Executives Encountering Industrial IoT Roadblocks

Businesses need to get up to speed before the Internet of Things revolutionizes the workplace, suggests a new study.

Like its consumer counterpart, the Industrial Internet of Things (IIoT) is full of potential. But realizing that potential is currently a struggle for business leaders, according to a new study from the Business Performance Innovation (BPI) Network.

The professional networking organization, along with CMO Council, Penton’s IoT Institute and software specialist The Nerdery, recently surveyed 350 executives worldwide to examine the state of IIoT readiness in the corporate world. The results show that many business are still struggling to take that first step to highly automated, hyper-efficient workplaces.

The study found that 41 percent of all executives, including 52 percent of executives who work for large enterprises, expect the IIoT to have a profound or significant impact on their industry in the next three years. Within their respective industries, 55 percent of respondents said the IIoT is gaining traction.

That traction is a bit tenuous, reflecting the nascent stage of the IIoT revolution.

Only 1.5 percent of respondents at large enterprises said their IIoT projects are well underway. Fifty-seven percent have pilots up and running, are in the planning stages or have at least committed to implementing their IIoT initiatives.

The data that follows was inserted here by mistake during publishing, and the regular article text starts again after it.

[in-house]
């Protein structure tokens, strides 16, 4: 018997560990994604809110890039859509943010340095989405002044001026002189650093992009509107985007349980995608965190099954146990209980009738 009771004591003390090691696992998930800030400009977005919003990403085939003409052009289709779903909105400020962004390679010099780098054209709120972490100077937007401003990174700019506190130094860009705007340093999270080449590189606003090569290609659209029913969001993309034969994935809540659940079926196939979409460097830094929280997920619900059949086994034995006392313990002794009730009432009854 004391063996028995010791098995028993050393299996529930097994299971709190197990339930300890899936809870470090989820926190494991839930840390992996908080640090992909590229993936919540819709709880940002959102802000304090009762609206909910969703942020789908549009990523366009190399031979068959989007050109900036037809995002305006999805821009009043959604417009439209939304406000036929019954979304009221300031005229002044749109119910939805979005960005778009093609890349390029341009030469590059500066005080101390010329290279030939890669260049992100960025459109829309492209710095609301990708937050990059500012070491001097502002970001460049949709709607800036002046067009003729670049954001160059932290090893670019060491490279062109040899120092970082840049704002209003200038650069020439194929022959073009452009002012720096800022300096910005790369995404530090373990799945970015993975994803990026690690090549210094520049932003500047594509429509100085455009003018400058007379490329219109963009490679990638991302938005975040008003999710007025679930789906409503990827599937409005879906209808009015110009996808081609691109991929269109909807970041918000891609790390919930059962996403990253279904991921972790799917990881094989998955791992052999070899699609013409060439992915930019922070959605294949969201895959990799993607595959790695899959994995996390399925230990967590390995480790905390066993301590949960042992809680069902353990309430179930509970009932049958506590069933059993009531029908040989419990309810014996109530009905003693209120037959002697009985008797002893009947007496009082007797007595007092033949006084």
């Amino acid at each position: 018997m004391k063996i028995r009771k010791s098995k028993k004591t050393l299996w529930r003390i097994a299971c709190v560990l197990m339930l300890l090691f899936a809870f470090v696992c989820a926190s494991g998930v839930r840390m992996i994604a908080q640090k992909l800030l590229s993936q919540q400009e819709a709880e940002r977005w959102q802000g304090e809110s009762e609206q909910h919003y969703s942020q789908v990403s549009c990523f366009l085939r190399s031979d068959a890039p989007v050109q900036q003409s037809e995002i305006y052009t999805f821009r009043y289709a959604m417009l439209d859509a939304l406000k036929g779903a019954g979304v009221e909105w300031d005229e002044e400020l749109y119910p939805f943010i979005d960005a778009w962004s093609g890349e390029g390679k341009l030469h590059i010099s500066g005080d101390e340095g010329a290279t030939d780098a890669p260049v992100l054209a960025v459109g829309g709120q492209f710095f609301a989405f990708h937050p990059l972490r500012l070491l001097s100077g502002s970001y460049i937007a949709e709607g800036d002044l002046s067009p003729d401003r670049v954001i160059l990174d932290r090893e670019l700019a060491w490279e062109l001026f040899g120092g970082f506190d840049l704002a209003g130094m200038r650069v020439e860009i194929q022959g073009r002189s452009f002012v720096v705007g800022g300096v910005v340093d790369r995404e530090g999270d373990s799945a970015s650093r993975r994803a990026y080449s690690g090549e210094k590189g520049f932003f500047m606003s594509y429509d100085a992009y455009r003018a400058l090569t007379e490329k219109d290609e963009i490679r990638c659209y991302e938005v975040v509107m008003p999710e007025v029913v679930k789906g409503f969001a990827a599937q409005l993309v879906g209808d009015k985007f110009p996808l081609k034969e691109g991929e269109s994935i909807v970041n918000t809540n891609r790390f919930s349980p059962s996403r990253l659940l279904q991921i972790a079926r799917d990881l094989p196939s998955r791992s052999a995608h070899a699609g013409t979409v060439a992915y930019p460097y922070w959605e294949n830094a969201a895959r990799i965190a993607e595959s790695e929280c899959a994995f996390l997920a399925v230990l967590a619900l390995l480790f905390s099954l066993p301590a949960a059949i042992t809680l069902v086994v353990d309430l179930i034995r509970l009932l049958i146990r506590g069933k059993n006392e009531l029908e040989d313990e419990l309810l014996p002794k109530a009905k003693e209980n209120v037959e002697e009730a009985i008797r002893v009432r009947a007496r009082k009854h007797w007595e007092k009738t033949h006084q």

"Executives are telling us that IIoT technologies are about to play a significant role in business and industrial performance, delivering significant improvements in operational efficiency and uptime, as well as growth from new business models, products, services and customer experiences," said Dave Murray, Head of Thought Leadership at the BPI Network, in a statement. "Nevertheless, less than 2 percent of large companies say they have a clear vision for how to move forward or have large-scale implementations underway."

The apparent disconnect may be a blessing in disguise. "That dichotomy suggests we are experiencing the lull before the storm of IIoT transformation. This is an opportunity for real competitive differentiation and advancement," Murray continued.

Revealing some of the pain points in adopting IIoT technologies, executives said businesses need new technical skills (51 percent), improved data analytics and integration capabilities (41 percent) and a reassessment of business models (33 percent).

Many businesses also face a major skills gap (31 percent), though there are signs that it is "improving somewhat" for a significant number of companies (31 percent). Some said their IIoT skills are rapidly improving while just seven percent think their employees have the most of the skills required.

Pedro Hernandez is a contributing editor at Datamation. Follow him on Twitter @ecoINSITE.




Tags: IoT, Internet of things platform


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